At the time of legalization (for the above), the age of consent, rape, defences, etc. Western Australia legalised male homosexuality in 1989 – Under the Law Reform (Decriminalization of Sodomy) Act 1989, as did New South Wales and the Northern Territory in 1984 with unequal ages of consent of 18 for New South Wales and the Northern Territory and 21 for Western Australia.Then since 1997, the states and territories that retained different ages of consent or other vestiges of sodomy laws have tended to repeal them later; Western Australia did so in 2002, and New South Wales and the Northern Territory did so in 2003.Tasmania was the last state to decriminalise sodomy, doing so in 1997 after the groundbreaking cases of Toonen v Australia and Croome v Tasmania (it is also notable that Tasmania was the first jurisdiction to recognize same-sex couples in Australia since 2004 under the Relationships Act 2003.
Most sodomy related laws in Western civilization originated from the growth of Christianity during Late Antiquity.
In England, Henry VIII introduced the first legislation under English criminal law against sodomy with the Buggery Act of 1533, making buggery punishable by hanging, a penalty not lifted until 1861.
In 1786 Pietro Leopoldo of Tuscany, abolishing death penalty for all crimes, became not only the first Western ruler to do so, but also the first ruler to abolish death penalty for sodomy (which was replaced by prison and hard labour).
In France, it was the French Revolutionary penal code (issued in 1791) which for the first time struck down "sodomy" as a crime, decriminalizing it together with all "victimless-crimes" (sodomy, heresy, witchcraft, blasphemy), according with the concept that if there was no victim, there was no crime. Texas that state laws criminalizing private, non-commercial sexual activity between consenting adults at home on the grounds of morality are unconstitutional since there is insufficient justification for intruding into people's liberty and privacy.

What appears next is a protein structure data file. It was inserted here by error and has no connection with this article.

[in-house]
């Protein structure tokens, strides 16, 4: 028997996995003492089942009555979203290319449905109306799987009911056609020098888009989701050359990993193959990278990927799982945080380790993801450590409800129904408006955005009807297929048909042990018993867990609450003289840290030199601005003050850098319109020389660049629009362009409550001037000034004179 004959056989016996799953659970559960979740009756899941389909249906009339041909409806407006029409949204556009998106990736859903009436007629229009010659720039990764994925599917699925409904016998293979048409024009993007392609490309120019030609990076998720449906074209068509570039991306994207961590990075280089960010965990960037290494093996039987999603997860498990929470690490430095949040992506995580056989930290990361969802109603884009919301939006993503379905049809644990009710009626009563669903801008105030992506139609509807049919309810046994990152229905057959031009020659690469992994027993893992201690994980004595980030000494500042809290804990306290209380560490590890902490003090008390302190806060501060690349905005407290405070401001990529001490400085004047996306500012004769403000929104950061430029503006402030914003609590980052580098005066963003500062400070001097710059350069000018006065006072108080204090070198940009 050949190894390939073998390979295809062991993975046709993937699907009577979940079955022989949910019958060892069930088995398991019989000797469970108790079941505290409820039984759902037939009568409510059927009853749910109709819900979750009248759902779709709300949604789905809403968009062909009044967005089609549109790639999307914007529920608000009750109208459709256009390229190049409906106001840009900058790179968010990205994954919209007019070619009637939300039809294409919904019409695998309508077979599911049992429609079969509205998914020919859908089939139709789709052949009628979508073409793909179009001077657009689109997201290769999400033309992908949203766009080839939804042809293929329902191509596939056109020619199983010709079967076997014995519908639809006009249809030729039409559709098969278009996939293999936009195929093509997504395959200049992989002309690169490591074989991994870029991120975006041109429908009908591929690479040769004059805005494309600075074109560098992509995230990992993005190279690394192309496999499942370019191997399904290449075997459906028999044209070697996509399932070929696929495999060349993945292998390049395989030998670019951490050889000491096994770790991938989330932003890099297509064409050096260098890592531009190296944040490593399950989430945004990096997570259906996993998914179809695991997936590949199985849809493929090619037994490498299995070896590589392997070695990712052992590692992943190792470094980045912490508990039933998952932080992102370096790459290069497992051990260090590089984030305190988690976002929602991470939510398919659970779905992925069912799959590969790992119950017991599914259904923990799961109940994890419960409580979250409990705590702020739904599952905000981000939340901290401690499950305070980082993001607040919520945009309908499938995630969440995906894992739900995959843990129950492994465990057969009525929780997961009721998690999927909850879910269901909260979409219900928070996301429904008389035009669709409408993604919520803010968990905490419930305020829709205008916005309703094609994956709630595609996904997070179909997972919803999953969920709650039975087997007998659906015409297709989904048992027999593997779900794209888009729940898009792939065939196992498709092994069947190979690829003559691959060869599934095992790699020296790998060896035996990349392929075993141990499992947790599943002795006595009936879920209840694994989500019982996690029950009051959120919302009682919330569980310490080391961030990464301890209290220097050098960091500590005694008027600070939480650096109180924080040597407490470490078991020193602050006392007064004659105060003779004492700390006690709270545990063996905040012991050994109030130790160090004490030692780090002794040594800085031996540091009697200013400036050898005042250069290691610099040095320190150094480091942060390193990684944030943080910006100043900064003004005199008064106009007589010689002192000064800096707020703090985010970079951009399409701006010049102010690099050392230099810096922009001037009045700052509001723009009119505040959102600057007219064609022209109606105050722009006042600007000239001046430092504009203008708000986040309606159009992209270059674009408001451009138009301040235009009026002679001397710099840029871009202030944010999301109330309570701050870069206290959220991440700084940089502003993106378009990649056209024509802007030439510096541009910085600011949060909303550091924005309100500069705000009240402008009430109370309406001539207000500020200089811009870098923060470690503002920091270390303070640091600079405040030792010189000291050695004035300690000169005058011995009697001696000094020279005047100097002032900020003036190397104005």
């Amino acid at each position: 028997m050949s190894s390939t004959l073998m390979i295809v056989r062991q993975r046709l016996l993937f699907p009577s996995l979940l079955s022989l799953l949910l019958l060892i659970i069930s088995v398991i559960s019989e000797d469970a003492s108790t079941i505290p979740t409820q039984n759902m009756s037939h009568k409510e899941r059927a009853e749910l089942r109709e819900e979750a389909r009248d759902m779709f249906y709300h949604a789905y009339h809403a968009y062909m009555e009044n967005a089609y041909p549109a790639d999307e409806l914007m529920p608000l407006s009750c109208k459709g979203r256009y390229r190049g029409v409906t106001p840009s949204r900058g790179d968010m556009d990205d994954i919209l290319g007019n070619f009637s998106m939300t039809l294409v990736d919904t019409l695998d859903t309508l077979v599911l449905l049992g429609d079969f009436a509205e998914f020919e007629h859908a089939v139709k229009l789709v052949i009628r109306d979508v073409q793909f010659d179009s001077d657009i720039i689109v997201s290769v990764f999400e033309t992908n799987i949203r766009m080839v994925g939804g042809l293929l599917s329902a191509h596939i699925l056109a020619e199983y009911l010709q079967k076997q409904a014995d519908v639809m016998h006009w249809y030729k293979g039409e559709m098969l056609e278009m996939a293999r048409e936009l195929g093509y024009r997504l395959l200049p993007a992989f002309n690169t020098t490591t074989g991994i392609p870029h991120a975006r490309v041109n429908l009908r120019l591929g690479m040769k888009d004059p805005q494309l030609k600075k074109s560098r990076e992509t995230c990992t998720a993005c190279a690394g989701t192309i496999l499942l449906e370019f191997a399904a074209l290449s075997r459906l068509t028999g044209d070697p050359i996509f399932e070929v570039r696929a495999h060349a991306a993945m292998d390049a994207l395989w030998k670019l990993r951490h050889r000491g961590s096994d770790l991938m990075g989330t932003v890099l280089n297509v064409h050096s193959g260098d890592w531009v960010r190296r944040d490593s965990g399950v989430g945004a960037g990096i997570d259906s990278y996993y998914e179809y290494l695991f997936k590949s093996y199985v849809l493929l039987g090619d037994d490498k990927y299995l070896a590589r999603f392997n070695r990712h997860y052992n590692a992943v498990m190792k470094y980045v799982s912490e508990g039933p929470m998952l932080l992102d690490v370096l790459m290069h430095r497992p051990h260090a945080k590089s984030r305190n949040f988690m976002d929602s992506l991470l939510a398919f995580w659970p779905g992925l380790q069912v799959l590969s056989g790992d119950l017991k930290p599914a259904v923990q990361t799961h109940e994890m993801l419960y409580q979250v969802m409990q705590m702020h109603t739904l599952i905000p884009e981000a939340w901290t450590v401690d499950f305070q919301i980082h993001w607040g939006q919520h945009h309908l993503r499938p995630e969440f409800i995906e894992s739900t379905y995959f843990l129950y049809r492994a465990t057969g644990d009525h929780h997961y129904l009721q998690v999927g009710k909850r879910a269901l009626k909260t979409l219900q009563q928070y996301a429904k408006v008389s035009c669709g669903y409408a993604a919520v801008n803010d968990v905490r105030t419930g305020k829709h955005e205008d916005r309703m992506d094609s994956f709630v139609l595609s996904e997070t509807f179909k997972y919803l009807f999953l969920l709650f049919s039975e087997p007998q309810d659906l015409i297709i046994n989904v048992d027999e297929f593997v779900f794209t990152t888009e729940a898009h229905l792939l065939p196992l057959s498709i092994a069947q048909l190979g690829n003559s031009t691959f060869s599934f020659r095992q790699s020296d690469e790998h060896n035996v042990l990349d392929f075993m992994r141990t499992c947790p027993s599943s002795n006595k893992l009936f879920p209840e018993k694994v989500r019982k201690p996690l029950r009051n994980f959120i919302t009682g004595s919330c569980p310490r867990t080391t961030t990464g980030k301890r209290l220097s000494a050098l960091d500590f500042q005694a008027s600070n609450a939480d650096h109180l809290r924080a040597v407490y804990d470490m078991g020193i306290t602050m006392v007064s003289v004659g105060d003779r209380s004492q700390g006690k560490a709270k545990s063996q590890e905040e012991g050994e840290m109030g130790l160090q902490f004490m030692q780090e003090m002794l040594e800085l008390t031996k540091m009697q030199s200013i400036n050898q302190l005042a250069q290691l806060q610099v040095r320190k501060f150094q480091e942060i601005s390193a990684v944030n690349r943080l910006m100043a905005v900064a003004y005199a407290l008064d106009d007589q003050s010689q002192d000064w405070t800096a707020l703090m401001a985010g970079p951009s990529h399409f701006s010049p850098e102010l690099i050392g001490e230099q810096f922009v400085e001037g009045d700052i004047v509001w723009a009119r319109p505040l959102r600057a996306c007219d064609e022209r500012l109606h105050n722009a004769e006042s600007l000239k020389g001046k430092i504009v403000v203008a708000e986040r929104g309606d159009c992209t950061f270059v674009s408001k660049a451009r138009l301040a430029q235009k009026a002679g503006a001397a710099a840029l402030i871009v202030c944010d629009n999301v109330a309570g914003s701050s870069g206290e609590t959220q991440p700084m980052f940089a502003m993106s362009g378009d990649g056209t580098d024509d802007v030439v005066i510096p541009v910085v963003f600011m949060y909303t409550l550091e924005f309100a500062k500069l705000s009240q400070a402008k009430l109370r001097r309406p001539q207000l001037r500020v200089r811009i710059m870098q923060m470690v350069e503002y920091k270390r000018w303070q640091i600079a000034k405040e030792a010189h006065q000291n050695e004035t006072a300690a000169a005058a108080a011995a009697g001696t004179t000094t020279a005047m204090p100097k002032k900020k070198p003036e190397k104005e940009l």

The exception was Tasmania, which retained its laws until the Federal Government and the United Nations Human Rights Committee forced their repeal in 1997.
Male homosexuality was decriminalised in the Australian Capital Territory in 1976, then Norfolk Island in 1993, following South Australia in 1975 and Victoria in 1981.The same principle was held true in the Napoleon Penal Code in 1810, which was imposed on the large part of Europe then ruled by the French Empire and its cognate kings, thus decriminalizing sodomy in most of Continental Europe. As of 2017, sodomy related laws have been repealed or judicially struck down in all of Europe, North America, and South America, except for Antigua and Barbuda, Barbados, Dominica, Grenada, Guyana, Jamaica, Saint Kitts and Nevis, Saint Lucia, Saint Vincent and the Grenadines, and Trinidad and Tobago.In 1830, Emperor Pedro I of Brazil signed a law into the Imperial Penal Code. After the publishing of the Wolfenden report in the UK, which asserted that "homosexual behaviour between consenting adults in private should no longer be a criminal offence", many western governments, including the United States, have repealed laws specifically against homosexual acts. There have never been Western-style sodomy related laws in the People's Republic of China, Taiwan, North Korea, South Korea, or Vietnam.For example, male homosexual acts, at least in theory, can result in life imprisonment in Barbados and Guyana.In Africa, male homosexual acts remain punishable by death in Mauritania, Sudan, and some parts of Nigeria and Somalia.Following Sir William Blackstone's Commentaries on the Laws of England, the crime of sodomy has often been defined only as the "abominable and detestable crime against nature", or some variation of the phrase.